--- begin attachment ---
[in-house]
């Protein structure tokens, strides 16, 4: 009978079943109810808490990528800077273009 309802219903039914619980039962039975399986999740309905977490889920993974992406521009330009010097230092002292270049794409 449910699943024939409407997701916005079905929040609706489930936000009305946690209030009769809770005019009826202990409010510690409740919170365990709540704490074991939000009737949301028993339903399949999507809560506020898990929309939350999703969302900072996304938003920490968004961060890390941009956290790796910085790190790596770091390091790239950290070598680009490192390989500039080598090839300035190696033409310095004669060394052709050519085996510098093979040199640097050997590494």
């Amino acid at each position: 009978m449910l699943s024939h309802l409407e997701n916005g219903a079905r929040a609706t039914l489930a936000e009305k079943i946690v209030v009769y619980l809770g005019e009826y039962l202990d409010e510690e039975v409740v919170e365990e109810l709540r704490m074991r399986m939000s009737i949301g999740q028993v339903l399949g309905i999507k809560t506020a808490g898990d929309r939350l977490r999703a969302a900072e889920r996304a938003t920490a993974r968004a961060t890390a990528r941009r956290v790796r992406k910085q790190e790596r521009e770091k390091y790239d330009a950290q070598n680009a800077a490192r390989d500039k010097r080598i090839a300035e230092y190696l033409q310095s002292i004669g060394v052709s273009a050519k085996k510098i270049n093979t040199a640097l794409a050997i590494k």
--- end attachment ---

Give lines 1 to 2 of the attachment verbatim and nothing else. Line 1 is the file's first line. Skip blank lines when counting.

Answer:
[in-house]
């Protein structure tokens, strides 16, 4: 009978079943109810808490990528800077273009 309802219903039914619980039962039975399986999740309905977490889920993974992406521009330009010097230092002292270049794409 449910699943024939409407997701916005079905929040609706489930936000009305946690209030009769809770005019009826202990409010510690409740919170365990709540704490074991939000009737949301028993339903399949999507809560506020898990929309939350999703969302900072996304938003920490968004961060890390941009956290790796910085790190790596770091390091790239950290070598680009490192390989500039080598090839300035190696033409310095004669060394052709050519085996510098093979040199640097050997590494």